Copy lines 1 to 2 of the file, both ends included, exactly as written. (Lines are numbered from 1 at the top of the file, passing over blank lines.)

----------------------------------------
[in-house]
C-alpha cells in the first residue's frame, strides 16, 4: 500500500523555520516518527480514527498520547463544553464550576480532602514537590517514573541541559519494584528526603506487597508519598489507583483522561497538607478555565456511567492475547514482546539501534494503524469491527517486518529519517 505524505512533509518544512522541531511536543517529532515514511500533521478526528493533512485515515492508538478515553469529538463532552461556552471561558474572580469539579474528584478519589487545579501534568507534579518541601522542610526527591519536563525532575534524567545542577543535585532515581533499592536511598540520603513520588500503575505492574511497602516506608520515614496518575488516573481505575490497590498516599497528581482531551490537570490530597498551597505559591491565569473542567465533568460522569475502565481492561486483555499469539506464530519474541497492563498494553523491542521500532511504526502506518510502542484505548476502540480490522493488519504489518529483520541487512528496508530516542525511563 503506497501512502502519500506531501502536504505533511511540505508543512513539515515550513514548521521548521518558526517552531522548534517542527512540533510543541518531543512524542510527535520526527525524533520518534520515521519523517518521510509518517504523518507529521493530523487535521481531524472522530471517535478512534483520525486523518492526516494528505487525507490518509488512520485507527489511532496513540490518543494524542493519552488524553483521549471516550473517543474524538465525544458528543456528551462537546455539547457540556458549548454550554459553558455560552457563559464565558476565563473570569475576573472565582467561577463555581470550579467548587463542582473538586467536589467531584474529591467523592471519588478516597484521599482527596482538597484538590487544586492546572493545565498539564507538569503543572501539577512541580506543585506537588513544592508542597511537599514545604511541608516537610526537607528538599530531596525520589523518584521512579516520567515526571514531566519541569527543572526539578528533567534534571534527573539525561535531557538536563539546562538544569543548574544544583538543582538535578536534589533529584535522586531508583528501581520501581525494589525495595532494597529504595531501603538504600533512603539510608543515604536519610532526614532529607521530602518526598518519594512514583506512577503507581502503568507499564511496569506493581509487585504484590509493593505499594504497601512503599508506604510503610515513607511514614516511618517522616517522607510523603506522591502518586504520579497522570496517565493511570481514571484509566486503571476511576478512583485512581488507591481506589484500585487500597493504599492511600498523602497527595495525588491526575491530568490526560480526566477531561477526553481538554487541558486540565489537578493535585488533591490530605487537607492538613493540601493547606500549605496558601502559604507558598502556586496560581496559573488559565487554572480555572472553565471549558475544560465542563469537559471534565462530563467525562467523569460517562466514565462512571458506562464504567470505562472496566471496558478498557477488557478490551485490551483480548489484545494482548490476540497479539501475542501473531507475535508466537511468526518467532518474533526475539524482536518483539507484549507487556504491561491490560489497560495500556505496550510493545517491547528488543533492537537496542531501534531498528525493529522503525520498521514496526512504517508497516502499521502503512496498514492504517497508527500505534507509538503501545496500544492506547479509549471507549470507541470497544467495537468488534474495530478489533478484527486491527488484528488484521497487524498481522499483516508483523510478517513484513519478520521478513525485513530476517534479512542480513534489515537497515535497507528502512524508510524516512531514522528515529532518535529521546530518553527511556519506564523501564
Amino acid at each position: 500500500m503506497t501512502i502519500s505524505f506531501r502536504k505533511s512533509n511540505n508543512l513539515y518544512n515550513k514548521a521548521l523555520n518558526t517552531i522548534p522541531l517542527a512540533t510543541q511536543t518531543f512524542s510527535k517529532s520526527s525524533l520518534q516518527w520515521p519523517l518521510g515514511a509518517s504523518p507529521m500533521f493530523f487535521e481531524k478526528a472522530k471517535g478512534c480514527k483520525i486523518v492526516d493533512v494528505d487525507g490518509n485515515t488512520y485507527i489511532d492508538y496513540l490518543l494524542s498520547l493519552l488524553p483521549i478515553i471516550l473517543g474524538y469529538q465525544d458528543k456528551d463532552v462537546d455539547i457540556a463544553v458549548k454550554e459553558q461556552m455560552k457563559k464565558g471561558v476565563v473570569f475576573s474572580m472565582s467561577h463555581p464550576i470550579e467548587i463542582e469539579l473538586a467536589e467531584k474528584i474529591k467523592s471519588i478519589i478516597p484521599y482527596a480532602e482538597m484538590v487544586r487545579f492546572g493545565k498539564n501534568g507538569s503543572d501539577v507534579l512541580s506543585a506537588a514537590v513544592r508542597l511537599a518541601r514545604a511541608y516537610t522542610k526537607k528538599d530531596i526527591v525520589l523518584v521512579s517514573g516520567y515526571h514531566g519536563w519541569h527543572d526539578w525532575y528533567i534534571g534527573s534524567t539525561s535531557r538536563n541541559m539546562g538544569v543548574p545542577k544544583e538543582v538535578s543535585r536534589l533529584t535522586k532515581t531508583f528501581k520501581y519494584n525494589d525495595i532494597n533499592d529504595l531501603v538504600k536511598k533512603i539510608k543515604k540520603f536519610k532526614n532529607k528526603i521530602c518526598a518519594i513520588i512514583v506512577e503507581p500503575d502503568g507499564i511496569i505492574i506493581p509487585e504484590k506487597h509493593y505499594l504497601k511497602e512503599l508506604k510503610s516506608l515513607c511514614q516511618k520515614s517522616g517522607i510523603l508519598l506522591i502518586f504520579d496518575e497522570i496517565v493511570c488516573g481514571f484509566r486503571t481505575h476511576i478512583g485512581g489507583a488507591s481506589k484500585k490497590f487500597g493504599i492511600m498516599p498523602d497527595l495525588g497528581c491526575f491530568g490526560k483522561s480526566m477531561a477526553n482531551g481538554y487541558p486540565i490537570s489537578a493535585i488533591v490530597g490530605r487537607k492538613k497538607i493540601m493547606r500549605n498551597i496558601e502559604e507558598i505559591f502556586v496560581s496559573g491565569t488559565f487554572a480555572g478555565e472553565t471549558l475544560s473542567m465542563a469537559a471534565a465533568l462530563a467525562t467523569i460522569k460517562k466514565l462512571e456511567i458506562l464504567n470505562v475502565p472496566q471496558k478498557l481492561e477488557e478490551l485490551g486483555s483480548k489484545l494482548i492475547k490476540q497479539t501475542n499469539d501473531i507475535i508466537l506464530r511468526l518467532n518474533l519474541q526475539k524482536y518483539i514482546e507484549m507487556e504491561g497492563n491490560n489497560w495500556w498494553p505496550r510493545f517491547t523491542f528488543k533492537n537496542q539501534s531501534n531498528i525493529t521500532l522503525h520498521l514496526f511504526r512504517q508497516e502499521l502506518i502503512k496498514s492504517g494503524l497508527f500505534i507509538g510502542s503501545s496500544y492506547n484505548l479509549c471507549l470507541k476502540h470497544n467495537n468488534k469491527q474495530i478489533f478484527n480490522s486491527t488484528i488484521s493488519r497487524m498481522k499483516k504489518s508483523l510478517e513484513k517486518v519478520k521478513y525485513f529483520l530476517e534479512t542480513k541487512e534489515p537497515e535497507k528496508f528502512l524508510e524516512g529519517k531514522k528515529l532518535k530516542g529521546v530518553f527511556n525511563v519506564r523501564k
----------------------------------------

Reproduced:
[in-house]
C-alpha cells in the first residue's frame, strides 16, 4: 500500500523555520516518527480514527498520547463544553464550576480532602514537590517514573541541559519494584528526603506487597508519598489507583483522561497538607478555565456511567492475547514482546539501534494503524469491527517486518529519517 505524505512533509518544512522541531511536543517529532515514511500533521478526528493533512485515515492508538478515553469529538463532552461556552471561558474572580469539579474528584478519589487545579501534568507534579518541601522542610526527591519536563525532575534524567545542577543535585532515581533499592536511598540520603513520588500503575505492574511497602516506608520515614496518575488516573481505575490497590498516599497528581482531551490537570490530597498551597505559591491565569473542567465533568460522569475502565481492561486483555499469539506464530519474541497492563498494553523491542521500532511504526502506518510502542484505548476502540480490522493488519504489518529483520541487512528496508530516542525511563 503506497501512502502519500506531501502536504505533511511540505508543512513539515515550513514548521521548521518558526517552531522548534517542527512540533510543541518531543512524542510527535520526527525524533520518534520515521519523517518521510509518517504523518507529521493530523487535521481531524472522530471517535478512534483520525486523518492526516494528505487525507490518509488512520485507527489511532496513540490518543494524542493519552488524553483521549471516550473517543474524538465525544458528543456528551462537546455539547457540556458549548454550554459553558455560552457563559464565558476565563473570569475576573472565582467561577463555581470550579467548587463542582473538586467536589467531584474529591467523592471519588478516597484521599482527596482538597484538590487544586492546572493545565498539564507538569503543572501539577512541580506543585506537588513544592508542597511537599514545604511541608516537610526537607528538599530531596525520589523518584521512579516520567515526571514531566519541569527543572526539578528533567534534571534527573539525561535531557538536563539546562538544569543548574544544583538543582538535578536534589533529584535522586531508583528501581520501581525494589525495595532494597529504595531501603538504600533512603539510608543515604536519610532526614532529607521530602518526598518519594512514583506512577503507581502503568507499564511496569506493581509487585504484590509493593505499594504497601512503599508506604510503610515513607511514614516511618517522616517522607510523603506522591502518586504520579497522570496517565493511570481514571484509566486503571476511576478512583485512581488507591481506589484500585487500597493504599492511600498523602497527595495525588491526575491530568490526560480526566477531561477526553481538554487541558486540565489537578493535585488533591490530605487537607492538613493540601493547606500549605496558601502559604507558598502556586496560581496559573488559565487554572480555572472553565471549558475544560465542563469537559471534565462530563467525562467523569460517562466514565462512571458506562464504567470505562472496566471496558478498557477488557478490551485490551483480548489484545494482548490476540497479539501475542501473531507475535508466537511468526518467532518474533526475539524482536518483539507484549507487556504491561491490560489497560495500556505496550510493545517491547528488543533492537537496542531501534531498528525493529522503525520498521514496526512504517508497516502499521502503512496498514492504517497508527500505534507509538503501545496500544492506547479509549471507549470507541470497544467495537468488534474495530478489533478484527486491527488484528488484521497487524498481522499483516508483523510478517513484513519478520521478513525485513530476517534479512542480513534489515537497515535497507528502512524508510524516512531514522528515529532518535529521546530518553527511556519506564523501564